The isolation didn’t thwart van Gogh’s productivity–he painted some 200 paintings during the 15 months he spent in treatment. Nor did the isolation prevent him from experimenting with trendy new pigments bequeathed by the industrial revolution, such as chrome yellow, which he used to paint his famous sunflower series. This pigment fell out of favor by the 1950s when its lead and chromate make-up was found to be toxic.

Unfortunately, chrome yellow and other then-trendy pigments degrade if they are exposed to light. For example, the degradation turns the bright yellow pigment into a rather sad looking green color. Earlier this year Koen Janssens, at the University of Antwerp, in Belgium, explained the chemistry behind this degradation, by using X-ray spectroscopy to show that when the chromium in the yellow paint was subjected to too much light, it went from a hexavalent state to a trivalent state. Many media outlets reported on the discovery, including C&EN and Newscientist.

The MOLAB van on the road in Greece. Credit: MOLAB.

Now Janssens has turned his attention to the so-called red lake pigments that van Gogh used in paintings during the 15 months of his life. Janssens recruited the help of MOLAB, a group of roaming scientists who travel around Europe with high tech, portable equipment. Their gear can help him study light degradation of the valuable art without harming it.

Last week, the MOLAB team, aka CHARISMA, drove 1500km from Perugia, Italy, to the Kröller-Müller Museum, in Otterlo, in the Netherlands. The Kröller-Müller has 22 paintings from van Gogh’s last months of life, and with the help of the mobile lab, the researchers can study the red pigment degradation without moving or harming the artwork.

Hopefully the new research will clarify the chemistry of the paint breakdown so that further degradation of van Gogh’s work can be avoided.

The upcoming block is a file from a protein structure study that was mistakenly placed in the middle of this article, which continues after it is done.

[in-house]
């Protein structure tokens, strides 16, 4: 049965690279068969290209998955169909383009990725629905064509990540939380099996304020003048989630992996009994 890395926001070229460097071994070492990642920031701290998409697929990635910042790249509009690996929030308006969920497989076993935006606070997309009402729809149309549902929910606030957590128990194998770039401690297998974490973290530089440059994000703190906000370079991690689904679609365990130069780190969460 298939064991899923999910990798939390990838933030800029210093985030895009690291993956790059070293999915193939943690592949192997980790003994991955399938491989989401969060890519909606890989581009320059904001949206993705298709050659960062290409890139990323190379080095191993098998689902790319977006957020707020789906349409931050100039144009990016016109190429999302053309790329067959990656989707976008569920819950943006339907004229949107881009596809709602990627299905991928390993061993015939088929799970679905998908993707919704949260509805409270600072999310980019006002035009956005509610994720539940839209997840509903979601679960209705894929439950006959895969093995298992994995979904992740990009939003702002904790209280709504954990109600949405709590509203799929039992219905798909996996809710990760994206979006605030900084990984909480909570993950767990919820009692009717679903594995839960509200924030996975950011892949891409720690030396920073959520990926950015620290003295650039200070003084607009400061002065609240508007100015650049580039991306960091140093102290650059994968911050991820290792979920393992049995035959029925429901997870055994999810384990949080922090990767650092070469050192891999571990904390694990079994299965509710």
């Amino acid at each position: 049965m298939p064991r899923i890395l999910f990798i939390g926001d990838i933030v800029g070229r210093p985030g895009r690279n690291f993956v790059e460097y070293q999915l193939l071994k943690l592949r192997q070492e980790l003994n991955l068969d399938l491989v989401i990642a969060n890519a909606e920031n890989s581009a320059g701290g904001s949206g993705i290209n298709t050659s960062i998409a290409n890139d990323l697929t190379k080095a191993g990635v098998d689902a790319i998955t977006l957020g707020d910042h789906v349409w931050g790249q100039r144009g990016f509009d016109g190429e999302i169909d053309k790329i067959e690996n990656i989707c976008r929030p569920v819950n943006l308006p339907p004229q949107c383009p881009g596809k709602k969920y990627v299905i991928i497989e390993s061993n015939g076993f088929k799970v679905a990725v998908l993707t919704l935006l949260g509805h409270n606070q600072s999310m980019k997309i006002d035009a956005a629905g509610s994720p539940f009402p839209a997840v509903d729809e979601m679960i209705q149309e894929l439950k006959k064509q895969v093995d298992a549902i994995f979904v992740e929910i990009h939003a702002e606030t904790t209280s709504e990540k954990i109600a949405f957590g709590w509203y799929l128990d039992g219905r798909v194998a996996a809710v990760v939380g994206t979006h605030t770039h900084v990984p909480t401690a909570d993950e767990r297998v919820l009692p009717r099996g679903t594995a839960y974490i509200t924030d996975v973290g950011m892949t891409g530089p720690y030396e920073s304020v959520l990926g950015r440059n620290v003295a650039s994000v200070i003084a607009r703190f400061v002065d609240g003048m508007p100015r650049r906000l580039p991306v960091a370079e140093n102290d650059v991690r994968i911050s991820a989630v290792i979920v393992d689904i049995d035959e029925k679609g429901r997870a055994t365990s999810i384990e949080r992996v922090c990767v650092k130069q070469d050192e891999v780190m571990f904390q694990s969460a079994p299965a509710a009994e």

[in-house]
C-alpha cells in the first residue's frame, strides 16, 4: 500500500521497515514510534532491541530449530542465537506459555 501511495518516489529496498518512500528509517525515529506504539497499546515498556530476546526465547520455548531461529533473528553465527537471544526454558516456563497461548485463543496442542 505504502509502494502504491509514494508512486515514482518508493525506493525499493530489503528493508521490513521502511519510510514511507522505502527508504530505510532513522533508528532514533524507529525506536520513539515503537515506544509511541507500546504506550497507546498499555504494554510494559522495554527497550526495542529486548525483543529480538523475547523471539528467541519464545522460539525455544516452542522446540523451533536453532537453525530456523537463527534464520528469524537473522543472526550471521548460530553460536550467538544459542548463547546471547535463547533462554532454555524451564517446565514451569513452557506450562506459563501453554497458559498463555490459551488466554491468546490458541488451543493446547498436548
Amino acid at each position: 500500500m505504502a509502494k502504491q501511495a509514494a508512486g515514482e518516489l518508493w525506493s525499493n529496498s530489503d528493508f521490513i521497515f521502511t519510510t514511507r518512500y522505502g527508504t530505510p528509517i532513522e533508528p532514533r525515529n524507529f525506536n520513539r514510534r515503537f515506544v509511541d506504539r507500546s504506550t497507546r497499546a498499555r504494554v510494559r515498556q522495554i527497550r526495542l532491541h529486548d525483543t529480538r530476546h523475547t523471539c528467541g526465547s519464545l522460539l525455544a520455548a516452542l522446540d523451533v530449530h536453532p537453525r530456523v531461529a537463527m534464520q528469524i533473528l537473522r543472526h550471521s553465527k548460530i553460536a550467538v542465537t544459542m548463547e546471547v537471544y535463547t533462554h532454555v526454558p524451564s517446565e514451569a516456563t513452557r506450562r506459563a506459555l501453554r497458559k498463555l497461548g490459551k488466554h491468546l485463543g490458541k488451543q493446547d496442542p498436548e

I can’t help thinking about the tragic irony of it all… that as van Gogh’s mental health was rapidly deteriorating, he was expressing himself using paint that was itself unstable.

Up Some Scaffolding, En Route To Heaven

At the top of the scaffolding in Capella Maggiore. ©Sarah Everts

During most of my visits to Italy, I end up with neck cramps after craning my head backward for hours to look at faraway ceiling frescoes in churches across the country. But last week, I found myself peering directly into the eyes of fresco angels at the top of the Capella Maggiore in Florence’s famous Santa Croce Basilica.

These frescoes have been under restoration since 2005 and for the next few months small groups of people can climb the scaffolding to view the artwork up close. The frescoes were painted in the 1380s by Agnolo Gaddi, a disciple of Giotto, one of the architects of the Italian Renaissance.

I climbed up the scaffolding with Mariarosa Lanfranchi, a restorer from the Opificio delle Pietre Dure, Italy’s foremost restoration laboratory. She’s been leading the fresco restoration project.

One of the first questions she asked me is whether I suffer from vertigo, because we would be going up about 30 meters to reach the very top of the cathedral. Assured that I wouldn’t suffer a panic attack, she began her awesome tour by telling me that the last restoration of part of the church’s frescoes was in the 1930 or 40s.

Angels up close. ©Sarah Everts

Since then, air pollution has coated the art with a layer of brownish grime. Meanwhile, construction around the city has covered the artwork with little chunks of gypsum dust. The frescoes are porous, and with the city’s high humidity, the gypsum penetrated into the frescoes, giving the artwork a rather speckled look, Lanfranchi explained.

To remove the grime and gypsum, the restorers used the “Florentine method,” a combination treatment of ammonium carbonate, followed by a treatment of barium hydroxide, Lanfranchi said. The first step of adding the ammonium carbonate dissolves the unwelcome dust and gypsum (calcium sulfate dihydrate) so that both can be removed from the surface and inside the fresco’s pores.